The Annapurna Circuit

Nepal’s longest trekking route is its most varied and arguably its most beautiful, taking you from hillside paddy fields, over swaying suspension bridges, through prayer wheel-lined Tibetan village streets into the high-altitude moonscapes of the world’s highest mountain pass. All in the snow-capped shadow of the world’s 7th and 10th highest peaks.
It is little wonder that the mountains here have been named after the Hindu goddess of food and nourishment – hiking the Annapurna Circuit is certainly nourishment for the soul.
Culturally this trek is as varied as the scenery – and with the full circuit taking around 18 days you’ll have plenty of opportunity to enjoy exploring the lowland Hindu farming communities, the remote Tibetan-influenced villages and brightly-painted Buddhist temples. And while challenging, if you are of reasonable fitness, have had some previous trekking experience and three weeks to spare, completing the Annapurna Circuit should be well within your grasp.

What does hiking the Annapurna Circuit entail?

Don’t be fooled by the Annapurna Circuit’s reputation as a gentler introduction to high-altitude trekking in Nepal – this is still no walk in the park. You don’t need to be superhuman to be sure, but you do need a good level of fitness and a healthy respect for the power of the mountain environment. Stamina is key – completing the full circuit involves 18 days of walking, or more if you want to add in extra days to hike to Tilicho Lake. Although it is possible to book to do a shorter route – flying back to Pokhara from Jomsom rather than continuing down the Kali Gandaki Gorge on foot. Porters will usually carry your main luggage, leaving you to manage only a small daypack with snacks, water, camera, waterproofs and anything else you might need on the trail. You can expect to be walking for around 5 to 7 hours each day with leisurely stops for snacks and lunch. The exception is one long nine to 12-hour toughie as you head up and over the Thorong La pass.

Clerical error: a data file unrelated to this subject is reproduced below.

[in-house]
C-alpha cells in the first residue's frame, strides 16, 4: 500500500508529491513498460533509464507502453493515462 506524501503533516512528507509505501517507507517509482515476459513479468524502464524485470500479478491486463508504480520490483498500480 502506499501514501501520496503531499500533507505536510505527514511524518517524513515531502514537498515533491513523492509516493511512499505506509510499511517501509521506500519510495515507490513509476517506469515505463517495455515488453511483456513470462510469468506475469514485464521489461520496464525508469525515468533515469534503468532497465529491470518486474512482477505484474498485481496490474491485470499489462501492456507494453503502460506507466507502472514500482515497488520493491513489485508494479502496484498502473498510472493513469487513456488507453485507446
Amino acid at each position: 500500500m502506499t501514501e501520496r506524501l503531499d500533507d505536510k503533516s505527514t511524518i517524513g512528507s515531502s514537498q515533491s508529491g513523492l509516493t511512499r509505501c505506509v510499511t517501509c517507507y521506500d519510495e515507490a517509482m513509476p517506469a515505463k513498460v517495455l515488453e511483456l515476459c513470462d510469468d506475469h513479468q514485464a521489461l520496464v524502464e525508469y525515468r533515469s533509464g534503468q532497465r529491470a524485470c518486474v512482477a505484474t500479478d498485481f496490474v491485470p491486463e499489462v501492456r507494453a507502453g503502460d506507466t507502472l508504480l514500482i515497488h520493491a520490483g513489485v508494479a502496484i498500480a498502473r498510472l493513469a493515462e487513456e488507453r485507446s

You can find out more about the trek in our detailed Annapurna Circuit travel guide, or read on for a summary of what to expect from this legendary trek.

Crossing the Thorong La pass

The World’s highest mountain pass separates the Annapurna Himal from the Dhaulagiri mountains – home to the 10th and 7th highest peaks in the world. It’s not surprising that this literal, and figurative, high point of the Annapurna Circuit evokes no small amount of excitement, anticipation and trepidation in hikers. While there’s no denying it’s a long slog uphill (followed by a steep, tough downhill) how difficult you find it will ultimately depend on how well you adapt to the altitude. Thankfully, you’ll have plenty of time to acclimatise before you reach the pass – climbing slowly from the lush, lowland start point of the trail at Besisahar for around 8 to 15 days to Thorung Phedi. An acclimatisation and rest day is also usually built in at the busy, yet remote village of Manang (3,500m), from where you can enjoy short day hikes to glorious viewpoints, pick up trekking supplies or wander its dusty, narrow streets.

Where do I stay?